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Crystalline CHANGE TOPIC

Crystalline materials news, February 2014

Scientists have found a creative way to radically improve thermoelectric materials, a finding that could lead to the development of improved solar panels.

Researches describe a new approach to switch on and off magnetism, which can lead to a new generation of better-performing electronic devices.

Materials Today is happy to announce that proceedings for the forthcoming ANM 2014 meeting will be published in Materials Today: Proceedings.

Researchers at the Brookhaven National Laboratory have combined atoms with multiple orbitals and precisely pinned down their electron distributions.

At the Vienna University of Technology the phenomenon of self-assembly is being investigated by studying inhomogeneously charged particles.

A team led by NC State University is opening the door to multifunctional spintronic smart sensors for use in military applications.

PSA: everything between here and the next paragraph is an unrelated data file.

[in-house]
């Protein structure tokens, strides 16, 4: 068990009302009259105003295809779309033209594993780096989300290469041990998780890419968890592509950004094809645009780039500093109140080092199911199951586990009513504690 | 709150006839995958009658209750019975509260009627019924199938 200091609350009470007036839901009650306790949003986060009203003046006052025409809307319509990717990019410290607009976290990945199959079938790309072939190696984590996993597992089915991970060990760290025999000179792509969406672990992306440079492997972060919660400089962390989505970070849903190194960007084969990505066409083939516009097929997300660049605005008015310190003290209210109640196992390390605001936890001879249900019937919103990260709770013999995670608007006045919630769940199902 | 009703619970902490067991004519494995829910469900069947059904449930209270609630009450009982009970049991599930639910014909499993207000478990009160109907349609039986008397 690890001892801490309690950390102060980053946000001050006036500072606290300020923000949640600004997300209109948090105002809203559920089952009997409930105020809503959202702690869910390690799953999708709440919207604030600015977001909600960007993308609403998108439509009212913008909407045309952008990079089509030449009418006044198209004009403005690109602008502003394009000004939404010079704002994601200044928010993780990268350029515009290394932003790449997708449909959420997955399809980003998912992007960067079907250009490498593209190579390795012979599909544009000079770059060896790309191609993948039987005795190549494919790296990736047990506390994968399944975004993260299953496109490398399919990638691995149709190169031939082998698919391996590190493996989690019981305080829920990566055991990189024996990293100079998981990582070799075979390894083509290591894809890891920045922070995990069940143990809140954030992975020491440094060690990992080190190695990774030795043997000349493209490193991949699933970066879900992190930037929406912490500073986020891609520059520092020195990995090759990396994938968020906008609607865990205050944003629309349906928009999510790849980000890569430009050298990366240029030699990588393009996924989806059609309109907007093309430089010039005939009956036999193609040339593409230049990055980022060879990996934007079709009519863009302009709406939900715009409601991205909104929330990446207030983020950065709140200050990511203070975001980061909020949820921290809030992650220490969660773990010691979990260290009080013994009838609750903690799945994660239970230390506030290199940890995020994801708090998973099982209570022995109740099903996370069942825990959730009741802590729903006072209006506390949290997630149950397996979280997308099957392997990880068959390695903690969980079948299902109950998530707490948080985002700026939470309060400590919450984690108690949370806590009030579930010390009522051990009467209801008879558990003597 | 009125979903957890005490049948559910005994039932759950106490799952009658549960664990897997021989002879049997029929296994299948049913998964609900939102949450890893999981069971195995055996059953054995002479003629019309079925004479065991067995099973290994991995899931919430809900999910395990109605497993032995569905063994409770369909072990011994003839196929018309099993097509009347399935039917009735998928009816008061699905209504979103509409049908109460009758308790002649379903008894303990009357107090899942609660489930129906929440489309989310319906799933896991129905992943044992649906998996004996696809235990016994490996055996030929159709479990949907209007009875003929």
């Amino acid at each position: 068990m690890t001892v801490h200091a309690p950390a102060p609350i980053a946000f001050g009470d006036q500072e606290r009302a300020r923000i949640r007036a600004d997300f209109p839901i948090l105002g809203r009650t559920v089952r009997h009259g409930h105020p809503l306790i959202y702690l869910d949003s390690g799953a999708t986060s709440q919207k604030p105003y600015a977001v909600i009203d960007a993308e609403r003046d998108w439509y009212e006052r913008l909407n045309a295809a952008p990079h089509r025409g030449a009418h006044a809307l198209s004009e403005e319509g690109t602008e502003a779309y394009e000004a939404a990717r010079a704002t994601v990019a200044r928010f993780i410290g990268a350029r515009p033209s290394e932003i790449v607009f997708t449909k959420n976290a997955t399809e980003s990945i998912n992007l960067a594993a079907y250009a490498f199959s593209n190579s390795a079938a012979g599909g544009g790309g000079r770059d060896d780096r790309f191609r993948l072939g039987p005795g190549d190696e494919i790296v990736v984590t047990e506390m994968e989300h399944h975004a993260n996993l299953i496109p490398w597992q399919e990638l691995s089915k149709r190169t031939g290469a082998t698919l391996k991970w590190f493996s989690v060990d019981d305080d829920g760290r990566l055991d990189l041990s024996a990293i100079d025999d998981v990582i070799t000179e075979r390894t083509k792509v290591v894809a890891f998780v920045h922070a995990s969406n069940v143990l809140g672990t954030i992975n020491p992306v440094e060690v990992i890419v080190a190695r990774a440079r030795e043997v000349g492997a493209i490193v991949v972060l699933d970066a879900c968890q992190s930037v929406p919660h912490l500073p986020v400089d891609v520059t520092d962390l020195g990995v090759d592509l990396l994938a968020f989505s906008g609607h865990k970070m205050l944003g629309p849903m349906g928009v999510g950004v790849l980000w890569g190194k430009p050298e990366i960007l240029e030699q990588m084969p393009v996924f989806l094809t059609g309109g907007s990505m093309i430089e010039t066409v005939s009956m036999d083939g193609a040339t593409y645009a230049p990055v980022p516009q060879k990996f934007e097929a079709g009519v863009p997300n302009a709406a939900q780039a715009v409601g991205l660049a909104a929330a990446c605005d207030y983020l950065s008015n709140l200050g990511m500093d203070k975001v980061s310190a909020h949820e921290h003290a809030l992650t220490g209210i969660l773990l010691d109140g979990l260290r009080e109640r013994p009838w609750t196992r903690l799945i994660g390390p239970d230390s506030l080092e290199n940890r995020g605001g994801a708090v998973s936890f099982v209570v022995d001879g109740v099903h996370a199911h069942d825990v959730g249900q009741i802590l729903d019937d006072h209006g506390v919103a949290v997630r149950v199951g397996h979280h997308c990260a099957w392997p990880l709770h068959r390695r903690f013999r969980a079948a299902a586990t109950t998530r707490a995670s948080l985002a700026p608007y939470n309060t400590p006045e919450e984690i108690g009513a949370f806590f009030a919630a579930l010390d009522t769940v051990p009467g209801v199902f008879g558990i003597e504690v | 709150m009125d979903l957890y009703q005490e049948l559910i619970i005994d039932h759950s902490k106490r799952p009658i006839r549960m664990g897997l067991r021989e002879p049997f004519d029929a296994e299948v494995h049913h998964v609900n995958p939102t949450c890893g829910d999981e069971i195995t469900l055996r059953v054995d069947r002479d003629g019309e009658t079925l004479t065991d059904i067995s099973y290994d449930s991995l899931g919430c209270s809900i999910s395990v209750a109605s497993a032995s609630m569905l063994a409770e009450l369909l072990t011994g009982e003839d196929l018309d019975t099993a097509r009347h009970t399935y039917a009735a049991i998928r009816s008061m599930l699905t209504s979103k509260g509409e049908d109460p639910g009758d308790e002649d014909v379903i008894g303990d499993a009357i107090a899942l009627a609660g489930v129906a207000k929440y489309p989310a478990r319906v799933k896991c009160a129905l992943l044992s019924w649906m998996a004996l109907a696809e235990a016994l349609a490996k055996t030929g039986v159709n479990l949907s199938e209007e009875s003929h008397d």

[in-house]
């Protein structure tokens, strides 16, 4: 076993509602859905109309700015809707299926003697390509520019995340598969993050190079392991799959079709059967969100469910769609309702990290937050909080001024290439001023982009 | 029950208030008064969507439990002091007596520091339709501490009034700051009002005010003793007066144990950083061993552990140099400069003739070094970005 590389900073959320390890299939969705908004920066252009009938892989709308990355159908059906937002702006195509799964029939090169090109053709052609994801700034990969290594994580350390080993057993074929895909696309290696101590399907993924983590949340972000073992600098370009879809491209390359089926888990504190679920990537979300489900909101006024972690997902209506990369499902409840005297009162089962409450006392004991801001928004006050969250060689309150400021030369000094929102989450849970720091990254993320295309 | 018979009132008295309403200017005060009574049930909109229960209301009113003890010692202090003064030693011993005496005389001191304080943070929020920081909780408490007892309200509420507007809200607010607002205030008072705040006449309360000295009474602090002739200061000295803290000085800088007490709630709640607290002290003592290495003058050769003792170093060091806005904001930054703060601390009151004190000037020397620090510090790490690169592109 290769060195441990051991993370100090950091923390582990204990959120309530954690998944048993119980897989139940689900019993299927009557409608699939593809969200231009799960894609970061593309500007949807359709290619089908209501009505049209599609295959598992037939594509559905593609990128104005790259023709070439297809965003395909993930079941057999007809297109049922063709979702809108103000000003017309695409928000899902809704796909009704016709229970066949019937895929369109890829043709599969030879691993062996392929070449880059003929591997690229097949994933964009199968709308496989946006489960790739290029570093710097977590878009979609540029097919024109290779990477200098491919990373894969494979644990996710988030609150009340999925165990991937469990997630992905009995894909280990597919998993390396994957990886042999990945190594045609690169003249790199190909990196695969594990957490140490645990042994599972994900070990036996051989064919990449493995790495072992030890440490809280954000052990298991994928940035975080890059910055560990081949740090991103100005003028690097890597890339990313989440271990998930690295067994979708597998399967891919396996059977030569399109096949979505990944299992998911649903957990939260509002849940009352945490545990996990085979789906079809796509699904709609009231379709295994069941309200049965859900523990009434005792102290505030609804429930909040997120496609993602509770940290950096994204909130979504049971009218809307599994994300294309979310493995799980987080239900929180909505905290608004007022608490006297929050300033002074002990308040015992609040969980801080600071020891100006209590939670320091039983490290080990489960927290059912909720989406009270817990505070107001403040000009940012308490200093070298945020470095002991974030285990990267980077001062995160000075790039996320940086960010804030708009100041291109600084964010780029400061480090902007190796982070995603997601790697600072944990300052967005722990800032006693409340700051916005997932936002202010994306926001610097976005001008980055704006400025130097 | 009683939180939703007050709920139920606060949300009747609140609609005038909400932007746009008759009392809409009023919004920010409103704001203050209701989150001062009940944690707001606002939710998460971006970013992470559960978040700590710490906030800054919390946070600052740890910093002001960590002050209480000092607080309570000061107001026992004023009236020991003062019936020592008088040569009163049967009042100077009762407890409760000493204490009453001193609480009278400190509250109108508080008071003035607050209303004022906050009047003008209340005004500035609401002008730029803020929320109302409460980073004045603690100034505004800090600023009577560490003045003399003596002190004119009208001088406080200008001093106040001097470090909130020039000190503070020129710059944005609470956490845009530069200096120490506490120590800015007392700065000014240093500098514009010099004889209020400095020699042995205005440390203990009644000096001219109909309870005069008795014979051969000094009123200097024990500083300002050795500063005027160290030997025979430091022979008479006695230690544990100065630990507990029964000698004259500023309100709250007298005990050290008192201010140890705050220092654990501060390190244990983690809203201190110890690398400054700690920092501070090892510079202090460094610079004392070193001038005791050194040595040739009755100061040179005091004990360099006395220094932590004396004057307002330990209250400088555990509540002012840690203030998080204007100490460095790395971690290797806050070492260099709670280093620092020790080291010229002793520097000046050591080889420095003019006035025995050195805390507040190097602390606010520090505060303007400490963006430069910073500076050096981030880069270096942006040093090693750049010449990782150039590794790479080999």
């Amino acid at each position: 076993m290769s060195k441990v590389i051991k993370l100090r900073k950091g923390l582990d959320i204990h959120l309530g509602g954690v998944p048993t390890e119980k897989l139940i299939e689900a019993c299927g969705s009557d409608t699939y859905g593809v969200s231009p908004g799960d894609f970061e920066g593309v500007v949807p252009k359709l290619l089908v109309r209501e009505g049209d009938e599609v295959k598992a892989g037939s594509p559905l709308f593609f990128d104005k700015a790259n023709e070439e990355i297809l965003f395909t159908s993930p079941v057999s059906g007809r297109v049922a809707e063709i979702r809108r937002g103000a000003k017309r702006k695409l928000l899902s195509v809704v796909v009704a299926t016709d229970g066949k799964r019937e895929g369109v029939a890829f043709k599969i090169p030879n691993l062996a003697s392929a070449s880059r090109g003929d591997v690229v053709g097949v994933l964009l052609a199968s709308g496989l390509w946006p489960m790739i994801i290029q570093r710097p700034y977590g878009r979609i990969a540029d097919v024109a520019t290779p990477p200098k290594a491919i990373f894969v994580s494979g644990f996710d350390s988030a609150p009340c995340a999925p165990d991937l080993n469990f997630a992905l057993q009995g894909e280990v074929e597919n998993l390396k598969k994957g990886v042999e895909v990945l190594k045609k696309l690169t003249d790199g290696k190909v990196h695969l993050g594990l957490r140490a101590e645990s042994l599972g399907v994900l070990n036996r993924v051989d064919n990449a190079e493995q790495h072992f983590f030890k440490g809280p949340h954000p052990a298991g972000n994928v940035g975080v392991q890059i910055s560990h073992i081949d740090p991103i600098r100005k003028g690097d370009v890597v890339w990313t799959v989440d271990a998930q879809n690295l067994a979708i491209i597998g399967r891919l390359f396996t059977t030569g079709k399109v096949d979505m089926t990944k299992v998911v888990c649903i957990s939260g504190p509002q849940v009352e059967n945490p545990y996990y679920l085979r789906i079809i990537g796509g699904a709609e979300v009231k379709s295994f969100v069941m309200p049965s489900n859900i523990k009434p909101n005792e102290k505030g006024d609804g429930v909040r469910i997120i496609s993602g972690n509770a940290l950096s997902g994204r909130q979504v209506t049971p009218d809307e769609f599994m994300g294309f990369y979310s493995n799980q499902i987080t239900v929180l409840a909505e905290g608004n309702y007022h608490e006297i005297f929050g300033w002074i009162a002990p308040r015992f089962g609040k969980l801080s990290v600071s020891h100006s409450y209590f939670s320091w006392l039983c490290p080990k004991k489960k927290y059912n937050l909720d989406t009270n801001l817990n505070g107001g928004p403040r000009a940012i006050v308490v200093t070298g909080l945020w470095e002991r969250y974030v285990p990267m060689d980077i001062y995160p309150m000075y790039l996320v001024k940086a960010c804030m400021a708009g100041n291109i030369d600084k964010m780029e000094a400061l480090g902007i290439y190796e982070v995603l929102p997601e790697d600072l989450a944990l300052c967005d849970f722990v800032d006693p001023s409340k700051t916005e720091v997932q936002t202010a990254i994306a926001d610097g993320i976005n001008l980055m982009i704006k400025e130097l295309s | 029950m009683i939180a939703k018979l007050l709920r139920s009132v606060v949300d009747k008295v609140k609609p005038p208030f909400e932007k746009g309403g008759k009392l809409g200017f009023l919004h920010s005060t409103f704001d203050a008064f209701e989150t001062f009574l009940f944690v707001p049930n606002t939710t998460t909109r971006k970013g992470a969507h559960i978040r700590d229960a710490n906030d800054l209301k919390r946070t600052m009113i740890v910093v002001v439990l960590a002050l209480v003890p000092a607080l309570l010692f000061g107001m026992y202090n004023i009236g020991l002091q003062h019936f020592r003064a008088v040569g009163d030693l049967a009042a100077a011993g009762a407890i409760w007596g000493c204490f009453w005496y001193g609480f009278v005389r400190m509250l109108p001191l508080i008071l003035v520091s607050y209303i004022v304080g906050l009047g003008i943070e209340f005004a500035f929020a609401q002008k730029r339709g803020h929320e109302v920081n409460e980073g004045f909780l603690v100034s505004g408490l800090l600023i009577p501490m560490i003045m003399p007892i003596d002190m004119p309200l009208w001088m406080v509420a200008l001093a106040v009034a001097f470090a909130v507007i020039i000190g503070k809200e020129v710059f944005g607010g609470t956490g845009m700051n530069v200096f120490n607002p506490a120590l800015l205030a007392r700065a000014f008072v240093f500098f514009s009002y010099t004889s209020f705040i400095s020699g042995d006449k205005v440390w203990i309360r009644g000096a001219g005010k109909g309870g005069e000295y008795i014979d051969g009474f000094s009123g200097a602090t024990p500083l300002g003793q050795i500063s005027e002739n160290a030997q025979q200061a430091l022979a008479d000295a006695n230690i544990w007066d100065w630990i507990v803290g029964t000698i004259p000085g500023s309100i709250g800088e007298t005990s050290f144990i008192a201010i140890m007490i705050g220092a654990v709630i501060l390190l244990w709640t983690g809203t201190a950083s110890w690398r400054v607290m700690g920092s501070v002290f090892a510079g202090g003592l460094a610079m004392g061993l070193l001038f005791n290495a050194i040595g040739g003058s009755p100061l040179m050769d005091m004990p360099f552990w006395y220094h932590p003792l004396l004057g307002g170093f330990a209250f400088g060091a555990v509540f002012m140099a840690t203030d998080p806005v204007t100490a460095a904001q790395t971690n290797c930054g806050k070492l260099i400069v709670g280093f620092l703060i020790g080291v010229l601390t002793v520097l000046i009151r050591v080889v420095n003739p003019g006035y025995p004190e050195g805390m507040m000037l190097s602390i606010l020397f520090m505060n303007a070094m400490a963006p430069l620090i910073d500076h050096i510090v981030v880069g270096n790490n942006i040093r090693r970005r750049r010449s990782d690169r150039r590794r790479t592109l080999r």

A new multidisciplinary, open access journal.

The most popular breaking news in the world of materials science from January 2014.

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Scientists have synthesized a novel form of titanium nitride, called titanic nitride, which has promising mechanical and optoelectronic properties.

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Micron-sized spheres coming together under the influence of a spinning magnetic field can be used to model 2D materials and other molecular systems.

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Researchers have identified a mechanism that triggers shape-memory phenomena in the organic crystals used in plastic electronics.

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